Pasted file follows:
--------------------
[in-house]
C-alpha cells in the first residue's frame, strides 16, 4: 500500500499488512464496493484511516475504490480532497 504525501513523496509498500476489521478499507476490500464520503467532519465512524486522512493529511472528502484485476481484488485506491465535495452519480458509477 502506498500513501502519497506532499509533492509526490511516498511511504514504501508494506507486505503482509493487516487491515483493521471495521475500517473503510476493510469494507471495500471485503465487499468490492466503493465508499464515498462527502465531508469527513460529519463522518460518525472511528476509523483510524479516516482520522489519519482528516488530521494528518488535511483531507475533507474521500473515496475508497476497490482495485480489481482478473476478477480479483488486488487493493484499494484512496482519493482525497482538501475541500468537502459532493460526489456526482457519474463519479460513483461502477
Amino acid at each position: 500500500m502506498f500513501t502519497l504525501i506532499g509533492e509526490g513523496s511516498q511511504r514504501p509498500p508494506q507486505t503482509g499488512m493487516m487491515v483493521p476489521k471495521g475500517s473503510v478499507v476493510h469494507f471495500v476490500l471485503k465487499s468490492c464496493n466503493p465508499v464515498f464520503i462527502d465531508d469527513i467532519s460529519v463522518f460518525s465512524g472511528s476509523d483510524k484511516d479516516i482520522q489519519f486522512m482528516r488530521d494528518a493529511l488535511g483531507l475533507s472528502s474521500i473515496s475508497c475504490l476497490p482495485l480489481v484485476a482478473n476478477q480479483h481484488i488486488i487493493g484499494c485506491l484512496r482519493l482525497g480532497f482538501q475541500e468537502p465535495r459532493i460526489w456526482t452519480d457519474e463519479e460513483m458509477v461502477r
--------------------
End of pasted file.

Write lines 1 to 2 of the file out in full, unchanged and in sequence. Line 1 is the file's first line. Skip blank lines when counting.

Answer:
[in-house]
C-alpha cells in the first residue's frame, strides 16, 4: 500500500499488512464496493484511516475504490480532497 504525501513523496509498500476489521478499507476490500464520503467532519465512524486522512493529511472528502484485476481484488485506491465535495452519480458509477 502506498500513501502519497506532499509533492509526490511516498511511504514504501508494506507486505503482509493487516487491515483493521471495521475500517473503510476493510469494507471495500471485503465487499468490492466503493465508499464515498462527502465531508469527513460529519463522518460518525472511528476509523483510524479516516482520522489519519482528516488530521494528518488535511483531507475533507474521500473515496475508497476497490482495485480489481482478473476478477480479483488486488487493493484499494484512496482519493482525497482538501475541500468537502459532493460526489456526482457519474463519479460513483461502477